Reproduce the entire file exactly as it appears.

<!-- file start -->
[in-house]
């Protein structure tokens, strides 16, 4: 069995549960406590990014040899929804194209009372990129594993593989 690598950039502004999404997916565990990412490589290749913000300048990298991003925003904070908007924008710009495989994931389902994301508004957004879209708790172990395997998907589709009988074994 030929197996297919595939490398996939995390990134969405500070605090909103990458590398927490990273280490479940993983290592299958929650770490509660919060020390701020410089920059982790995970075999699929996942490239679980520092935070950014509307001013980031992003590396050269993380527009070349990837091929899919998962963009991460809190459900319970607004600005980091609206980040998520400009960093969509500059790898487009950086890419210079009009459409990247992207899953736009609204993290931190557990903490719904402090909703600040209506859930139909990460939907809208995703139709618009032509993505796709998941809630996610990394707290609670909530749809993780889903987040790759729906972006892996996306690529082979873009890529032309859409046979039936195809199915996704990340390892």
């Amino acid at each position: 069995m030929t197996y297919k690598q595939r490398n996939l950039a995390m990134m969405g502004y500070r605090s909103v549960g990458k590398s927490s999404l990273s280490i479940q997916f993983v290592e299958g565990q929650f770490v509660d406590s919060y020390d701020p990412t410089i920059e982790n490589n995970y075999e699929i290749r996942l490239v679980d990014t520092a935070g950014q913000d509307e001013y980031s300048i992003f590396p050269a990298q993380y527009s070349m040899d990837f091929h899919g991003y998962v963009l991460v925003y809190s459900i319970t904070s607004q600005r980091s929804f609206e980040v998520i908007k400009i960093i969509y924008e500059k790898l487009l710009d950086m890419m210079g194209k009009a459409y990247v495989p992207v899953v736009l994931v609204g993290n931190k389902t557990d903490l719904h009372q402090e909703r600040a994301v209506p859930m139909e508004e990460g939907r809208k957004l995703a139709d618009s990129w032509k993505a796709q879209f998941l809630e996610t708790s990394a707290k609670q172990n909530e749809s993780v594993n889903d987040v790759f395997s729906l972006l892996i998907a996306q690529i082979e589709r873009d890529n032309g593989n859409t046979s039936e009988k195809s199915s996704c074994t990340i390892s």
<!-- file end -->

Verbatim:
[in-house]
């Protein structure tokens, strides 16, 4: 069995549960406590990014040899929804194209009372990129594993593989 690598950039502004999404997916565990990412490589290749913000300048990298991003925003904070908007924008710009495989994931389902994301508004957004879209708790172990395997998907589709009988074994 030929197996297919595939490398996939995390990134969405500070605090909103990458590398927490990273280490479940993983290592299958929650770490509660919060020390701020410089920059982790995970075999699929996942490239679980520092935070950014509307001013980031992003590396050269993380527009070349990837091929899919998962963009991460809190459900319970607004600005980091609206980040998520400009960093969509500059790898487009950086890419210079009009459409990247992207899953736009609204993290931190557990903490719904402090909703600040209506859930139909990460939907809208995703139709618009032509993505796709998941809630996610990394707290609670909530749809993780889903987040790759729906972006892996996306690529082979873009890529032309859409046979039936195809199915996704990340390892």
């Amino acid at each position: 069995m030929t197996y297919k690598q595939r490398n996939l950039a995390m990134m969405g502004y500070r605090s909103v549960g990458k590398s927490s999404l990273s280490i479940q997916f993983v290592e299958g565990q929650f770490v509660d406590s919060y020390d701020p990412t410089i920059e982790n490589n995970y075999e699929i290749r996942l490239v679980d990014t520092a935070g950014q913000d509307e001013y980031s300048i992003f590396p050269a990298q993380y527009s070349m040899d990837f091929h899919g991003y998962v963009l991460v925003y809190s459900i319970t904070s607004q600005r980091s929804f609206e980040v998520i908007k400009i960093i969509y924008e500059k790898l487009l710009d950086m890419m210079g194209k009009a459409y990247v495989p992207v899953v736009l994931v609204g993290n931190k389902t557990d903490l719904h009372q402090e909703r600040a994301v209506p859930m139909e508004e990460g939907r809208k957004l995703a139709d618009s990129w032509k993505a796709q879209f998941l809630e996610t708790s990394a707290k609670q172990n909530e749809s993780v594993n889903d987040v790759f395997s729906l972006l892996i998907a996306q690529i082979e589709r873009d890529n032309g593989n859409t046979s039936e009988k195809s199915s996704c074994t990340i390892s």